In an Instagram Live broadcast on Feb. 1, Democratic congresswoman Alexandria Ocasio-Cortez, popularly known as AOC, described her experience during the storming of the U.S. Capitol on Jan. 6. Some social media users pointed out that the congresswoman’s office is located in a building near the Capitol that was not breached during the insurrection and suggested she had lied about her whereabouts on Jan. 6 or that she said rioters stormed her office. These claims are false: in the video, Ocasio-Cortez said she was in her office near the Capitol and that she feared for her life prior to discovering it was a Capitol police officer who had banged on her office door.
Ocasio-Cortez does not say she was in the Capitol building during the moments of the siege, but in her office, which is in the Cannon House Office Building near the Capitol (here).
The New York Representative begins the hour-and-a-half video talking about the trauma she felt after the Capitol siege and revealing she is a sexual assault survivor (timestamp 5:30, here ). She then describes feeling tensions increase in Washington D.C. and how protesters began showing up near Congress on Monday, Jan. 4 (timestamp 17:00).
On Jan. 6, she says Capitol police leadership told congressmembers they all had to be at the Capitol Complex by 9 a.m. (timestamp 32:40). A map of this area can be seen here . She says she and a staffer (“Gee”) were in her office that morning around 9 a.m. and that she went for her second COVID-19 vaccine shot later that morning prior to the electoral vote due later that day.
At timestamp 35:36 she specifies, “for you all to know, there’s the Capitol Hill Complex, but members of Congress – except for the speaker and other very high ranking ones – don’t actually work in that building with the dome [the Capitol that was stormed]. There’s buildings right next to the dome, and that’s where our actual offices are.”
She goes on to outline a timeline of events leading up to the siege. She says she headed for her vaccine around noon where the House physician was (unspecified location), then walked back to her office afterward. At timestamp 38:55 she says that she and her staffer “head back to my office, sit back down, I go back to my office, Gee is in the legislative office.”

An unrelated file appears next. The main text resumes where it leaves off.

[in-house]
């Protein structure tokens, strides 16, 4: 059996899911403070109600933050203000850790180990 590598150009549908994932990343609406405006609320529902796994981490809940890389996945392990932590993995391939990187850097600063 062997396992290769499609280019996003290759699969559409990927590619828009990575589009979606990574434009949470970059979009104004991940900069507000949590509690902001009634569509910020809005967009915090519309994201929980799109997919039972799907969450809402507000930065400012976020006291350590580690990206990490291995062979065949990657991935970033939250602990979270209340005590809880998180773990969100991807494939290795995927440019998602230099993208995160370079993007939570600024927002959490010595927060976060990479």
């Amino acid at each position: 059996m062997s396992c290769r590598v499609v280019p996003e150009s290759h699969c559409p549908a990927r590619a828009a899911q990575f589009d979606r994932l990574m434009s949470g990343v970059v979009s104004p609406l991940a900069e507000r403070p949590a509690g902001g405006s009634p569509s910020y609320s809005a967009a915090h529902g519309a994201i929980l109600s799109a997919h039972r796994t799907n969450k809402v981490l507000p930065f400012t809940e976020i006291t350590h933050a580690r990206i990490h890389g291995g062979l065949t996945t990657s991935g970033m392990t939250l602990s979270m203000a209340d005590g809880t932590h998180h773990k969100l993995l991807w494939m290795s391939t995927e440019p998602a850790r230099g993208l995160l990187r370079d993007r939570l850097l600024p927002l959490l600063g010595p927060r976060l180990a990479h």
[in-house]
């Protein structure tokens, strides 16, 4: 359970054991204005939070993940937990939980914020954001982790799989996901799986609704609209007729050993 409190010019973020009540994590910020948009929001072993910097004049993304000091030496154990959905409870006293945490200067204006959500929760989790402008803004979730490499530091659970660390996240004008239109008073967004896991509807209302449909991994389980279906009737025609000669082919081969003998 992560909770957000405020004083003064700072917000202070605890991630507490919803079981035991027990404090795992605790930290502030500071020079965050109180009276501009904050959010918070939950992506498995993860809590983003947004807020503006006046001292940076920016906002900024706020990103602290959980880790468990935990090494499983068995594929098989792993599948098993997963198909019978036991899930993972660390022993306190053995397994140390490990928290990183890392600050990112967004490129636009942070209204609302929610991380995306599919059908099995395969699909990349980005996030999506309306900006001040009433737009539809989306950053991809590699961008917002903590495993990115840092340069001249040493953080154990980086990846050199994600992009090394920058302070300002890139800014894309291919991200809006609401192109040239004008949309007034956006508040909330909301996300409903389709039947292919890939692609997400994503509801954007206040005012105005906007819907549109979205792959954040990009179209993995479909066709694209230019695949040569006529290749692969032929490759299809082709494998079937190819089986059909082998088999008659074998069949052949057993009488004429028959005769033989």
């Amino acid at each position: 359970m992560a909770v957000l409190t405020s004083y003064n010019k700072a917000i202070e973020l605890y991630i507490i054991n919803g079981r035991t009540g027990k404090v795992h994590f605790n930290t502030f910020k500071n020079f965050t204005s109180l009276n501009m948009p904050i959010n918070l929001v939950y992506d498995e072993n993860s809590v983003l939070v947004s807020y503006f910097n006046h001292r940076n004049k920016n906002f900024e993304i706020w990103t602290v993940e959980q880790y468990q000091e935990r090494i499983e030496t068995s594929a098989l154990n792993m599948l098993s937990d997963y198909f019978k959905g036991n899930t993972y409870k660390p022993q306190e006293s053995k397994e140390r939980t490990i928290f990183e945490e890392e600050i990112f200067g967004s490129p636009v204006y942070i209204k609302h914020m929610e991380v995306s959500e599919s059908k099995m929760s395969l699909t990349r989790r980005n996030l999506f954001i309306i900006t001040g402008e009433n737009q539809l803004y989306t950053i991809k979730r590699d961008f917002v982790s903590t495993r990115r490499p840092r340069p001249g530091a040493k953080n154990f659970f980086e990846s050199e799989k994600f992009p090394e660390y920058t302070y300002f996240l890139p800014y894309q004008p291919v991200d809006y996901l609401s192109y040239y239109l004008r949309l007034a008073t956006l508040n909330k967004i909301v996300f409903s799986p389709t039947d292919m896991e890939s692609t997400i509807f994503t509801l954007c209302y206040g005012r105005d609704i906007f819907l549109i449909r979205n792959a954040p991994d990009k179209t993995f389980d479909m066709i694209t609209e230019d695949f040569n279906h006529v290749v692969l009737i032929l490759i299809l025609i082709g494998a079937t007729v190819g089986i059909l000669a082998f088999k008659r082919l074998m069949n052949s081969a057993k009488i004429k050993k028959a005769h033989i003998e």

Ocasio-Cortez never said rioters who entered her office in the video testimony, but rather described fearing for her life in the moment due to the presence of the unidentified police officer in her office that day.
Starting around the 41:20 timestamp, she recalls ordering lunch for herself and her staffer around 1 p.m. when she heard loud banging on her office door and a man’s voice shouting: “Where is she?” She says she hid in her office bathroom, where she continued to hear the same shouts, describing the scene as the moment she “thought everything was over.”
At 49:00 minutes in, Ocasio-Cortez says that once the unidentified man was inside her office, her staffer told her it was safe to come out of the bathroom, revealing that the person who had been banging on the door and looking for her was a Capitol police officer.
She says that because the officer did not identify himself, she “didn’t know if he was there to help us or hurt us”.
According to Ocasio-Cortez, the officer instructed her and her staffer to head to another building. Based on the House member’s description of spending the rest of the insurrection sheltering with Rep. Katie Porter in her office (here), the new building to which Ocasio-Cortez and her staffer fled was the Longworth House Office Building (here).
As shown here on an overhead visual of the Capitol grounds provided by Curbed, rioters breached neither the Longworth House Office Building nor the Cannon House Office Building.
False. In a Feb. 1 Instagram Live broadcast, Ocasio-Cortez did not say she was in the Capitol during the siege on Jan. 6, nor did she say protesters entered her office.
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